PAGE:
In an insightful song about outlaws, Woody Guthrie wrote this verse: “As through this world I travel / I see lots of funny men / Some’ll rob you with a 6-gun / Some with a fountain pen.”
The fountain pens are doing the serious stealing these days.
For example, while you’d get hard time in prison for robbing a bank at gunpoint, bankers who rob customers with a flick of their fountain pens (or a click of their computer mouse) get multimillion-dollar payouts.
They usually escape their crimes unpunished — but not unscathed. After all, it’s their constant, egregious, gluttonous thievery that’s made “banker” a four-letter word in America, synonymous with immoral, self-serving behavior.
For example, Wells Fargo, our country’s biggest consumer bank, has gotten away with paying some fines for stealing millions of dollars from customers in its notorious “fake accounts” scheme.
But it hasn’t escaped the wrath of the Sisters of St. Francis of Philadelphia.
This feisty order of nuns, which holds a block of Wells Fargo stock, is infuriated by the rank immorality of its bank’s executives. The sisters are pushing a shareholders’ proposal demanding a full accounting of the “root causes” of the malicious fraud perpetuated on vulnerable depositors.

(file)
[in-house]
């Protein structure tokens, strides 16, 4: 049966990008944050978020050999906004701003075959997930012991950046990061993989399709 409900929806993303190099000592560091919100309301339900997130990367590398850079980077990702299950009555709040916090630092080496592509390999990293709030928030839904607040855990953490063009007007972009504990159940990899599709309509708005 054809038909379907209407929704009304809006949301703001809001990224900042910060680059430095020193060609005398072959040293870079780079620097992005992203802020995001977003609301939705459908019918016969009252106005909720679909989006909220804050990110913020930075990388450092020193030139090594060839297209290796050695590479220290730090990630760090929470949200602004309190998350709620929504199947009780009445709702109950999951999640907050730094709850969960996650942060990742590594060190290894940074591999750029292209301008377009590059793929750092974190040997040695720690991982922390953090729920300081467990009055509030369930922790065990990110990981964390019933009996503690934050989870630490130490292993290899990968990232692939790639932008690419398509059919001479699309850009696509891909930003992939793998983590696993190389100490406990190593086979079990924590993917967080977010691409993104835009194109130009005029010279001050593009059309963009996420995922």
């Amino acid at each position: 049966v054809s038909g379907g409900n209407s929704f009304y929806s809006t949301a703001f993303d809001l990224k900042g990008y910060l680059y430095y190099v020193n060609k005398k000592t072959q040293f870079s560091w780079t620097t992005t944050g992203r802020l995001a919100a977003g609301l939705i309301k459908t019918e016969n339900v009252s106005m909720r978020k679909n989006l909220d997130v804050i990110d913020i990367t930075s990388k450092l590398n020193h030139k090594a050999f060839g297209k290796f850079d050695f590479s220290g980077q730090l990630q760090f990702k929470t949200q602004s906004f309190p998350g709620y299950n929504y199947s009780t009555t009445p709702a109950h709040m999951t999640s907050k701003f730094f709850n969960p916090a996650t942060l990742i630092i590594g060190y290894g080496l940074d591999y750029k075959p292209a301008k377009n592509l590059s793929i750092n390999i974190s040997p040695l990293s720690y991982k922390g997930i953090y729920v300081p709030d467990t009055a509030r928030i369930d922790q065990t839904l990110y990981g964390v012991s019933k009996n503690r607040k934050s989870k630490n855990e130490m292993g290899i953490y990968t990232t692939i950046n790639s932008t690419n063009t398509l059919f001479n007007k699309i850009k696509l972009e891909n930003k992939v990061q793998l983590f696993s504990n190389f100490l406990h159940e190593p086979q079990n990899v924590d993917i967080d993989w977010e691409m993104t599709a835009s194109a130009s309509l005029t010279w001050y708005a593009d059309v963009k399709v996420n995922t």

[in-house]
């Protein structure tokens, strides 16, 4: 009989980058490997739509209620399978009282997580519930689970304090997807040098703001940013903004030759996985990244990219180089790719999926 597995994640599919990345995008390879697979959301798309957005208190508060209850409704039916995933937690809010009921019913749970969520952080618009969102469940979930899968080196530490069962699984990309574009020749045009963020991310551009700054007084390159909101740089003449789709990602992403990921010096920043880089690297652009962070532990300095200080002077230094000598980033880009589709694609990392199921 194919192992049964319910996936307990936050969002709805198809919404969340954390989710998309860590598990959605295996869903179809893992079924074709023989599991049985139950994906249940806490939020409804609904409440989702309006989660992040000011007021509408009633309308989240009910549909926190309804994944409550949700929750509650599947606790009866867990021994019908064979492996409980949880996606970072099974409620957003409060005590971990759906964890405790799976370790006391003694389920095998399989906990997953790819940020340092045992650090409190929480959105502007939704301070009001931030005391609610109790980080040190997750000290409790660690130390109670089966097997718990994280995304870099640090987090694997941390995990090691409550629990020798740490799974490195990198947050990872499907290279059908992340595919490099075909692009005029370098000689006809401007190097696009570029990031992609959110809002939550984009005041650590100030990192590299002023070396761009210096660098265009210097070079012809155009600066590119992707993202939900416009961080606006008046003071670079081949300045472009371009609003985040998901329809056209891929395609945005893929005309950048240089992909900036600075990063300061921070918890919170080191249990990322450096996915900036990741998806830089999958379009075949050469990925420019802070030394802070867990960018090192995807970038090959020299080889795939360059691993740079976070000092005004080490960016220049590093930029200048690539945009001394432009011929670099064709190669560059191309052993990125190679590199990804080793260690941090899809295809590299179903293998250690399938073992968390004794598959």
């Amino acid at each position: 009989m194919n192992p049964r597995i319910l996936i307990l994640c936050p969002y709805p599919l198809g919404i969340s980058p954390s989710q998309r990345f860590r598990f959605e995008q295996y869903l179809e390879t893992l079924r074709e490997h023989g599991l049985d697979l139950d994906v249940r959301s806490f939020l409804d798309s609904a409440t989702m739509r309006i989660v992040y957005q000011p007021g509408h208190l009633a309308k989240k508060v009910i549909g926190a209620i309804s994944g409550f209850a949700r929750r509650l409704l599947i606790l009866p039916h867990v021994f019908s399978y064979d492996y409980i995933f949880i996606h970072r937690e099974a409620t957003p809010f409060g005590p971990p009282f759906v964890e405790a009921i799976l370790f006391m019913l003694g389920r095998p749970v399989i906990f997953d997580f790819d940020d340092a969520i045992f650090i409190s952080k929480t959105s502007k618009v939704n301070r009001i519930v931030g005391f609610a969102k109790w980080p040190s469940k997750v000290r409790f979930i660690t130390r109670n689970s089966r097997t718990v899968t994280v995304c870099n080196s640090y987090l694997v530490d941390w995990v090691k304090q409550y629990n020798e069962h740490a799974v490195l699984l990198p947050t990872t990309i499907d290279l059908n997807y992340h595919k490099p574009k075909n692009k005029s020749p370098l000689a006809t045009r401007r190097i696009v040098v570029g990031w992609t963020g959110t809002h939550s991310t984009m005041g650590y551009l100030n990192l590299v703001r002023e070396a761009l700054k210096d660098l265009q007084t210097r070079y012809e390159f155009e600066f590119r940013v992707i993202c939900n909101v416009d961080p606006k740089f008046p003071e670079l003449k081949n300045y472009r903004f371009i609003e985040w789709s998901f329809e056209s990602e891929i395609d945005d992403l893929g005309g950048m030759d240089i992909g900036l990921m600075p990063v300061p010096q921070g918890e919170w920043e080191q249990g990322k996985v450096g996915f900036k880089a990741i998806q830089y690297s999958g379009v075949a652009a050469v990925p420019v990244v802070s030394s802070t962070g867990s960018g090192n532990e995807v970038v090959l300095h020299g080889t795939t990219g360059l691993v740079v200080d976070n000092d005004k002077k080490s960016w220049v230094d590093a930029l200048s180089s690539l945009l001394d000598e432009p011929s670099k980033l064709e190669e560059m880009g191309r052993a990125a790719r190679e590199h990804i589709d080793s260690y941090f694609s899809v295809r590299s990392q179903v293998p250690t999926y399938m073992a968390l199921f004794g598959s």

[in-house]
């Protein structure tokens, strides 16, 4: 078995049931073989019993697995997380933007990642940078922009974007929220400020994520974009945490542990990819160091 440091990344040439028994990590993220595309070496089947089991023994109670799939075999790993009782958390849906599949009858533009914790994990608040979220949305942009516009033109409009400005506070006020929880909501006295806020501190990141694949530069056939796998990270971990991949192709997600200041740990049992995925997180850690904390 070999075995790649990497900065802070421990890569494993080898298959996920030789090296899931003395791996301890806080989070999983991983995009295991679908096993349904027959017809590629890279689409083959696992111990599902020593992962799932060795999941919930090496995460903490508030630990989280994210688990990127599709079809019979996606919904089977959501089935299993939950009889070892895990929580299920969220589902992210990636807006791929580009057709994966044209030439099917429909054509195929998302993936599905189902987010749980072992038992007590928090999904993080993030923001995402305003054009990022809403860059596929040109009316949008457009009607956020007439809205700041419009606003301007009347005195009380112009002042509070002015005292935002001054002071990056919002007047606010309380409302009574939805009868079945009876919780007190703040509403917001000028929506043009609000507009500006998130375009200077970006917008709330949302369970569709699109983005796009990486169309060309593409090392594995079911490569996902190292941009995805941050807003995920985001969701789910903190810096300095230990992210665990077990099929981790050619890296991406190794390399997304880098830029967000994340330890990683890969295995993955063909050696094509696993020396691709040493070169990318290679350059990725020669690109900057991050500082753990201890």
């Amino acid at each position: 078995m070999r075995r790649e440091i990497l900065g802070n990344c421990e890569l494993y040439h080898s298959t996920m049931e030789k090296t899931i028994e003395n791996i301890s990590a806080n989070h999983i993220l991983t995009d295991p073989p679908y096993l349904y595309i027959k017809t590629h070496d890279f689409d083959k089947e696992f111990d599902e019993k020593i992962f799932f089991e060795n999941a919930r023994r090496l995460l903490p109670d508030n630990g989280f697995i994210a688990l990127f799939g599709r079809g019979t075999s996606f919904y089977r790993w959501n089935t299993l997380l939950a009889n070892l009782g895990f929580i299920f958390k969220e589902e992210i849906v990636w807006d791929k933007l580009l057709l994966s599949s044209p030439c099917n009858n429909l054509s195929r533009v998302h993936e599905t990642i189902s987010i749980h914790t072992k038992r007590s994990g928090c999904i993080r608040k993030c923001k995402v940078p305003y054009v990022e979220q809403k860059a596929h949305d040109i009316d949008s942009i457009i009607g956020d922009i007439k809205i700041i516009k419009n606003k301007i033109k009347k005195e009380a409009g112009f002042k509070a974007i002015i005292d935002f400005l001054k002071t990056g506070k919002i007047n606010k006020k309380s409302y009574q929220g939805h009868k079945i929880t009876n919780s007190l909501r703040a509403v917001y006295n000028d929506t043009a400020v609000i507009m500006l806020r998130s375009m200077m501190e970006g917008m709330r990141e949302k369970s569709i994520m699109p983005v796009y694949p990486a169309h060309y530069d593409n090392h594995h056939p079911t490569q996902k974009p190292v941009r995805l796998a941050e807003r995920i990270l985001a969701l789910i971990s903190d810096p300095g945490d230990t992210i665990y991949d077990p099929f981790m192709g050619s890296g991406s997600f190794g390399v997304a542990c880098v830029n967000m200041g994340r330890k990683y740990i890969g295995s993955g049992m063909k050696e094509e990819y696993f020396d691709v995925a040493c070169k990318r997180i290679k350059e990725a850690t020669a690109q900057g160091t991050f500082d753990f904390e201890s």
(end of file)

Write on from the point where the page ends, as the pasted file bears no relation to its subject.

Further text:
Unsurprisingly, the bank’s aloof and arrogant board of directors, which had silently presided over the fraud for years, opposes any such meaningful probe. Such recalcitrance only intensifies the public’s outrage and cynicism toward out-of-control banksters.
But the giant worries less about its public image than it does about the reality an in-depth investigation would expose — namely, that our nation’s dominant banks have not only become too big to fail and too big to jail, but too big to manage and control.
To stop that thievery, they must be broken up.